Fresh or dried fruits.
Practitioners of herbal medicine have used buckthorn as a laxative for several centuries. In fact, this herb has fulfilled the requirement of the herbalists when they needed a potent purgative. There is sufficient pharmacological proof to substantiate this remedial attribute and use of buckthorn. Though the bark of the shrub as well as the berry-like fruits of the buckthorn have been used a purgative in the past, they actions are said to be potentially hazardous and aggressive and accompanied by serious side effects. For the vividly yellow Brimstone butterflies, the buckthorn is a food plant. If you notice a large number of sulphur-yellow hued male Brimstone butterflies at a place, you can guess that there is a buckthorn plant in the vicinity. In addition, this plant also forms a substitute host for the Puccinia coronata, which is responsible for the vital rust disease of cereals. This plant species is also the main over-wintering host for soybean aphid, a notable agricultural bug of soybeans, in North America The timber of the buckthorn tree/ shrub is solid and compact, but very rarely used.
The buckthorn is native to Europe and some parts of Asia and Africa. It was introduced into North America from Europe and over the years the species has naturalized in this continent. Currently it is found growing in vast tract of land extending from Quebec in Canada to the Midwestern US state Minnesota and southwards to Missouri and Virginia. The common buckthorn (botanical name, Rhamnus cathartica) has the aptitude to tolerate and grow in shade. This herb is known to be comparatively rapid-growing, but has a very short life span. As mentioned earlier, the trees/ shrubs of this species are solid as well as durable and can adapt to urban and even sub-urban surroundings. Common buckthorn is able to grow virtually in any area where its seeds may be scattered. This species is commonly considered to be an invasive plant and its shade prevents other trees in the vicinity from establishing themselves. Owing to its invasive nature, currently many have been endeavouring to get rid of the plant from their homes, parks and even the forested areas. However, it is virtually very difficult to control this species, since it grows robustly and continually from the root collar even after girdling, cutting and burning. Nevertheless, it has been found that application of concentrated herbicide to a cut stem is effective in controlling the spread of the species.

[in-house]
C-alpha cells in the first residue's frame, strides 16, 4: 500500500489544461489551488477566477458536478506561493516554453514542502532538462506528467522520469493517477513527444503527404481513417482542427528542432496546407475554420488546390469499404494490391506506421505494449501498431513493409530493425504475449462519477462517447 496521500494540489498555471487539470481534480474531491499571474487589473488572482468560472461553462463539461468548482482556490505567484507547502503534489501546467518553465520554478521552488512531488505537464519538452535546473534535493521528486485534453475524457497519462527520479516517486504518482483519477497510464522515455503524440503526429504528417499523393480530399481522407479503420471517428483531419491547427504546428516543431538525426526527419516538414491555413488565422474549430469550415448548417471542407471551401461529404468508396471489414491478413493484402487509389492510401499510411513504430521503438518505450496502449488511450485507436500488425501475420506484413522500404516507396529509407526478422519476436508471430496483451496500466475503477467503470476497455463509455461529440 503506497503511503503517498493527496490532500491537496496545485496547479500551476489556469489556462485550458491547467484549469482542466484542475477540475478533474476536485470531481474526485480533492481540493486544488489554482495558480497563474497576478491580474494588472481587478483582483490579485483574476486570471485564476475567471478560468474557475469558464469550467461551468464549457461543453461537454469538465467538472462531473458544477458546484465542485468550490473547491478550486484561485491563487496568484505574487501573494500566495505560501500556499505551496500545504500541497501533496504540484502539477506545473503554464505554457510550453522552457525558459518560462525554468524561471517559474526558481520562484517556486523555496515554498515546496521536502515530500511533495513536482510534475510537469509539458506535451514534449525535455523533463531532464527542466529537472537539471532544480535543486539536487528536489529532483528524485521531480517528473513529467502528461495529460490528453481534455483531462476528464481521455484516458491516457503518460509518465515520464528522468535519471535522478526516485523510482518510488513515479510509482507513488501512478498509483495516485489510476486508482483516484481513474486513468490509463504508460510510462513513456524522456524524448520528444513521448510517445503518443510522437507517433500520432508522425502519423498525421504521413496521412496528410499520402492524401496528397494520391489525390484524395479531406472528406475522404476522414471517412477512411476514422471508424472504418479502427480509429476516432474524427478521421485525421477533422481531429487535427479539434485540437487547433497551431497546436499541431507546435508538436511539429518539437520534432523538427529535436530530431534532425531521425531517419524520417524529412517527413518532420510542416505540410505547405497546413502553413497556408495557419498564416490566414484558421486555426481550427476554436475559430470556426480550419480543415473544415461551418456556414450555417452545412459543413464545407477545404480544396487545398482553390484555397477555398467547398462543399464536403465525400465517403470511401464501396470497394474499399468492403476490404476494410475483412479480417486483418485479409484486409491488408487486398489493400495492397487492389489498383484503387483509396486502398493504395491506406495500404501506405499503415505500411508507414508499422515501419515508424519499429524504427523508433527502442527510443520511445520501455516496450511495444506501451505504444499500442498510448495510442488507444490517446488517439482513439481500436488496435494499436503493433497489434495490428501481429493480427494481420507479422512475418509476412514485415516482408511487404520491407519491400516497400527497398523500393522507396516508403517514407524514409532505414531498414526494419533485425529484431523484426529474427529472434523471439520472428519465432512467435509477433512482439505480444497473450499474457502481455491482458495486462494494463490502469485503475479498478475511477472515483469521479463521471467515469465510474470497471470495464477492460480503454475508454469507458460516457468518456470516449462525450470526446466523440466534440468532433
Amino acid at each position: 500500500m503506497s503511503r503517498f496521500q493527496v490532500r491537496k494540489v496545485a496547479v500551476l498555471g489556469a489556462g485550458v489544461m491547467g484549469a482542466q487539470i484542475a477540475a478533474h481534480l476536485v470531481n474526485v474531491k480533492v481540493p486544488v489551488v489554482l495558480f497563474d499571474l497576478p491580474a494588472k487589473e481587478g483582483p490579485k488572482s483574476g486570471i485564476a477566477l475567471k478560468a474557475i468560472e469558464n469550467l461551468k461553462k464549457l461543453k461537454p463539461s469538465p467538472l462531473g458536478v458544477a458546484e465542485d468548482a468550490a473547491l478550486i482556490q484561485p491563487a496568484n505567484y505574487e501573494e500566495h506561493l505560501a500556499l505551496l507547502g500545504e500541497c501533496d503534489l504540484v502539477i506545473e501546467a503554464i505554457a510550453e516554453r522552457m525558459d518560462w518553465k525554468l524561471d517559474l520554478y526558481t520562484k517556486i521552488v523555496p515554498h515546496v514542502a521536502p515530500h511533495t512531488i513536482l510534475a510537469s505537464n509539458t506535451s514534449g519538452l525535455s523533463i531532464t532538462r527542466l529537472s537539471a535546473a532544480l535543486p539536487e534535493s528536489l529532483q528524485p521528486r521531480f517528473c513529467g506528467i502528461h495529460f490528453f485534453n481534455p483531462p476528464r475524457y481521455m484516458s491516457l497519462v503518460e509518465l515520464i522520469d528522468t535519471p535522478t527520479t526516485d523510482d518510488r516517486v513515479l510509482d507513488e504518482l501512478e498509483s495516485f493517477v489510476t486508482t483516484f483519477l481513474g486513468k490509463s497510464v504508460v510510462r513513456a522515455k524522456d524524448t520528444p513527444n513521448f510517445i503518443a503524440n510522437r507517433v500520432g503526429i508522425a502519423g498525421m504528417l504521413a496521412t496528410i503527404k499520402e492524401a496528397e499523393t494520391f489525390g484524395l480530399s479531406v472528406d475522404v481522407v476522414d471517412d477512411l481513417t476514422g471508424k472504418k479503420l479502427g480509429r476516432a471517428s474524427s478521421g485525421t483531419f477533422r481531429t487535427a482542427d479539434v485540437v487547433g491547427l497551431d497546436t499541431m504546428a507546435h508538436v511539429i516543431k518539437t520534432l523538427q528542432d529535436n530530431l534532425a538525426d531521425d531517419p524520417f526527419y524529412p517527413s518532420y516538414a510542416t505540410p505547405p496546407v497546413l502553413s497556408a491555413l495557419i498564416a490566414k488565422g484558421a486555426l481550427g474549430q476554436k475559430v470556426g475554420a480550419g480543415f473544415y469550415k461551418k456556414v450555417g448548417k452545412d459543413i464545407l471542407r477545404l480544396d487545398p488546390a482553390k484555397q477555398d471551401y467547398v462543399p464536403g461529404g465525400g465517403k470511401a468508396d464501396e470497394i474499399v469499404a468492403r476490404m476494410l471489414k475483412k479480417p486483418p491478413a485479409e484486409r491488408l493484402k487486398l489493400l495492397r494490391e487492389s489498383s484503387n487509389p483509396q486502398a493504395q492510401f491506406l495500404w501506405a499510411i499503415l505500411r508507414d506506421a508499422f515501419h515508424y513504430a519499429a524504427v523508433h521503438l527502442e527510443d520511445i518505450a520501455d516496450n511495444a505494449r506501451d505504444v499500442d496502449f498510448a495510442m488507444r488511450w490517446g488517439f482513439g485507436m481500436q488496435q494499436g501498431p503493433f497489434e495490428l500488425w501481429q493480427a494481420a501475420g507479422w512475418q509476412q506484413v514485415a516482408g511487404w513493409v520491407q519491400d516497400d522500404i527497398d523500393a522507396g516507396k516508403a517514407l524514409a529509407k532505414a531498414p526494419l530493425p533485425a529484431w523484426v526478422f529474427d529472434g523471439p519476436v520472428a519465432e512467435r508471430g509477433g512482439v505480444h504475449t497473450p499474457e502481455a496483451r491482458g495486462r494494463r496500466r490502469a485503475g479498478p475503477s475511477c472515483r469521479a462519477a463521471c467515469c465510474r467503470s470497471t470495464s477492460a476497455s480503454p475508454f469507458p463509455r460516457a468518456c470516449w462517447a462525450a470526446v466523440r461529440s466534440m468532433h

Common buckthorn encloses vitamin C and anthraquinone derivates including rhamnocarthrin.
The leaves and fruits of the buckthorn may be used to prepare infusion as well as a tincture, which are effective in curing a number of health conditions. Infusion: To prepare the infusion add two teaspoonfuls of the leaves and fruit to a cup of boiling water and allow it to infuse for about 10 to 15 minutes. This infusion ought to be drunk either in the morning or in the evening since it takes almost 12 hours to become effectual. Tincture: The tincture prepared with the buckthorn leaves and fruits should be taken in the dosage of 1 ml to 2 ml at night-time as well as in the morning. Seeds: One may also chew a few (around 10) seeds of the buckthorn before taking any food in the morning. It needs to be noted that taking a very high dosage of buckthorn may result in severe diarrhea and even sometimes vomiting.
The berry-like fruits of buckthorn ought to be harvested/ collected during September and October.